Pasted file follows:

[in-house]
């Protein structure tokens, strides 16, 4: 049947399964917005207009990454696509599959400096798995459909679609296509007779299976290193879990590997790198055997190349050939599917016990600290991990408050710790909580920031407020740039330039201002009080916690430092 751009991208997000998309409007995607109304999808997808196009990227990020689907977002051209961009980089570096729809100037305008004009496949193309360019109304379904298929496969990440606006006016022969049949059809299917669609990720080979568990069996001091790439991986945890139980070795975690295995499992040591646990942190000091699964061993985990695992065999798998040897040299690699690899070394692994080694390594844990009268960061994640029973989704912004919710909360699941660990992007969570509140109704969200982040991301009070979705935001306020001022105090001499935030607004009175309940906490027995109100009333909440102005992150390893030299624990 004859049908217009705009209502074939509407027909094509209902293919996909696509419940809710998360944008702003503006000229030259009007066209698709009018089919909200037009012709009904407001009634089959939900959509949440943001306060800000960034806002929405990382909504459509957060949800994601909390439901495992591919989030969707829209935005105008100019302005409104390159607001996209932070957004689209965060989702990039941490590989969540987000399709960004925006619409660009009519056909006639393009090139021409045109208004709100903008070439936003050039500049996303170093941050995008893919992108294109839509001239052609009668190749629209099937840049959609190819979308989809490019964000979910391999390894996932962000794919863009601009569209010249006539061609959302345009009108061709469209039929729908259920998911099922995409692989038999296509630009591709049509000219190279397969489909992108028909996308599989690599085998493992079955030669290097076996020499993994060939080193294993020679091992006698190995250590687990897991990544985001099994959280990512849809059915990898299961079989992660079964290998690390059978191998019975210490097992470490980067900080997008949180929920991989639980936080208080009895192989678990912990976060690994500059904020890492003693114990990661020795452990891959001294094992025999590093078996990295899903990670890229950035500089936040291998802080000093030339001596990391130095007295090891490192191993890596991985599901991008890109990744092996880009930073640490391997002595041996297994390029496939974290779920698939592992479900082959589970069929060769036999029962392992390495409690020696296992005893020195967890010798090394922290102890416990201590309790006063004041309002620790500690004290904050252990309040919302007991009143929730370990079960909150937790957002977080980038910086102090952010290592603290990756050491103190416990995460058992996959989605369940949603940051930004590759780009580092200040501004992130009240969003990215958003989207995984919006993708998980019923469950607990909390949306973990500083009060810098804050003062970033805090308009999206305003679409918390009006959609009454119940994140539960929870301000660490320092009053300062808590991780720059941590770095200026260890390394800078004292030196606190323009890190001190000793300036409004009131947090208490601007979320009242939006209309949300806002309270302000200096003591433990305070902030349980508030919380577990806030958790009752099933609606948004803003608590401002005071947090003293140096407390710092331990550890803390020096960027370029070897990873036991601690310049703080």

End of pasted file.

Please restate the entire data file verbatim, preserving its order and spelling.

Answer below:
[in-house]
């Protein structure tokens, strides 16, 4: 049947399964917005207009990454696509599959400096798995459909679609296509007779299976290193879990590997790198055997190349050939599917016990600290991990408050710790909580920031407020740039330039201002009080916690430092 751009991208997000998309409007995607109304999808997808196009990227990020689907977002051209961009980089570096729809100037305008004009496949193309360019109304379904298929496969990440606006006016022969049949059809299917669609990720080979568990069996001091790439991986945890139980070795975690295995499992040591646990942190000091699964061993985990695992065999798998040897040299690699690899070394692994080694390594844990009268960061994640029973989704912004919710909360699941660990992007969570509140109704969200982040991301009070979705935001306020001022105090001499935030607004009175309940906490027995109100009333909440102005992150390893030299624990 004859049908217009705009209502074939509407027909094509209902293919996909696509419940809710998360944008702003503006000229030259009007066209698709009018089919909200037009012709009904407001009634089959939900959509949440943001306060800000960034806002929405990382909504459509957060949800994601909390439901495992591919989030969707829209935005105008100019302005409104390159607001996209932070957004689209965060989702990039941490590989969540987000399709960004925006619409660009009519056909006639393009090139021409045109208004709100903008070439936003050039500049996303170093941050995008893919992108294109839509001239052609009668190749629209099937840049959609190819979308989809490019964000979910391999390894996932962000794919863009601009569209010249006539061609959302345009009108061709469209039929729908259920998911099922995409692989038999296509630009591709049509000219190279397969489909992108028909996308599989690599085998493992079955030669290097076996020499993994060939080193294993020679091992006698190995250590687990897991990544985001099994959280990512849809059915990898299961079989992660079964290998690390059978191998019975210490097992470490980067900080997008949180929920991989639980936080208080009895192989678990912990976060690994500059904020890492003693114990990661020795452990891959001294094992025999590093078996990295899903990670890229950035500089936040291998802080000093030339001596990391130095007295090891490192191993890596991985599901991008890109990744092996880009930073640490391997002595041996297994390029496939974290779920698939592992479900082959589970069929060769036999029962392992390495409690020696296992005893020195967890010798090394922290102890416990201590309790006063004041309002620790500690004290904050252990309040919302007991009143929730370990079960909150937790957002977080980038910086102090952010290592603290990756050491103190416990995460058992996959989605369940949603940051930004590759780009580092200040501004992130009240969003990215958003989207995984919006993708998980019923469950607990909390949306973990500083009060810098804050003062970033805090308009999206305003679409918390009006959609009454119940994140539960929870301000660490320092009053300062808590991780720059941590770095200026260890390394800078004292030196606190323009890190001190000793300036409004009131947090208490601007979320009242939006209309949300806002309270302000200096003591433990305070902030349980508030919380577990806030958790009752099933609606948004803003608590401002005071947090003293140096407390710092331990550890803390020096960027370029070897990873036991601690310049703080």